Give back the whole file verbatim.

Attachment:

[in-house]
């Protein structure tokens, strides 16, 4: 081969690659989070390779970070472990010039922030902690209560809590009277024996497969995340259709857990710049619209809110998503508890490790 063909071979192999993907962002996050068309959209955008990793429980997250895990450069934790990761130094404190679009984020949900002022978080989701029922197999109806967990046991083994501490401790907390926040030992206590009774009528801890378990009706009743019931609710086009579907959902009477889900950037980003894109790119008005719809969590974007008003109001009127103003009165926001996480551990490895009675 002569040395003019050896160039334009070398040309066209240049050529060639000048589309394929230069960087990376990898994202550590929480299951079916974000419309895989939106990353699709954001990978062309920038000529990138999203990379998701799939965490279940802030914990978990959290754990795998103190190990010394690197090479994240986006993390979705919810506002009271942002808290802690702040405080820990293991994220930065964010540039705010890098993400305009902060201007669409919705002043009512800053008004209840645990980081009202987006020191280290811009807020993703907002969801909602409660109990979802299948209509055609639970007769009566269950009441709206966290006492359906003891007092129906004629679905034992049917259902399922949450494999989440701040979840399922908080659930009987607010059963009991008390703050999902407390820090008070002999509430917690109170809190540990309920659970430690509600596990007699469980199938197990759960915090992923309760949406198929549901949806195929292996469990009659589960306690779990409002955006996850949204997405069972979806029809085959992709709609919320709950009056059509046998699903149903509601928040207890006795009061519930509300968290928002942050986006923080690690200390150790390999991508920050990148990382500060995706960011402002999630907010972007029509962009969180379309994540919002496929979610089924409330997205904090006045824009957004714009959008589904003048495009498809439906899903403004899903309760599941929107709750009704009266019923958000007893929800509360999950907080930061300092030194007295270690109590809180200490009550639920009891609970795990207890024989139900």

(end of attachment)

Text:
[in-house]
């Protein structure tokens, strides 16, 4: 081969690659989070390779970070472990010039922030902690209560809590009277024996497969995340259709857990710049619209809110998503508890490790 063909071979192999993907962002996050068309959209955008990793429980997250895990450069934790990761130094404190679009984020949900002022978080989701029922197999109806967990046991083994501490401790907390926040030992206590009774009528801890378990009706009743019931609710086009579907959902009477889900950037980003894109790119008005719809969590974007008003109001009127103003009165926001996480551990490895009675 002569040395003019050896160039334009070398040309066209240049050529060639000048589309394929230069960087990376990898994202550590929480299951079916974000419309895989939106990353699709954001990978062309920038000529990138999203990379998701799939965490279940802030914990978990959290754990795998103190190990010394690197090479994240986006993390979705919810506002009271942002808290802690702040405080820990293991994220930065964010540039705010890098993400305009902060201007669409919705002043009512800053008004209840645990980081009202987006020191280290811009807020993703907002969801909602409660109990979802299948209509055609639970007769009566269950009441709206966290006492359906003891007092129906004629679905034992049917259902399922949450494999989440701040979840399922908080659930009987607010059963009991008390703050999902407390820090008070002999509430917690109170809190540990309920659970430690509600596990007699469980199938197990759960915090992923309760949406198929549901949806195929292996469990009659589960306690779990409002955006996850949204997405069972979806029809085959992709709609919320709950009056059509046998699903149903509601928040207890006795009061519930509300968290928002942050986006923080690690200390150790390999991508920050990148990382500060995706960011402002999630907010972007029509962009969180379309994540919002496929979610089924409330997205904090006045824009957004714009959008589904003048495009498809439906899903403004899903309760599941929107709750009704009266019923958000007893929800509360999950907080930061300092030194007295270690109590809180200490009550639920009891609970795990207890024989139900």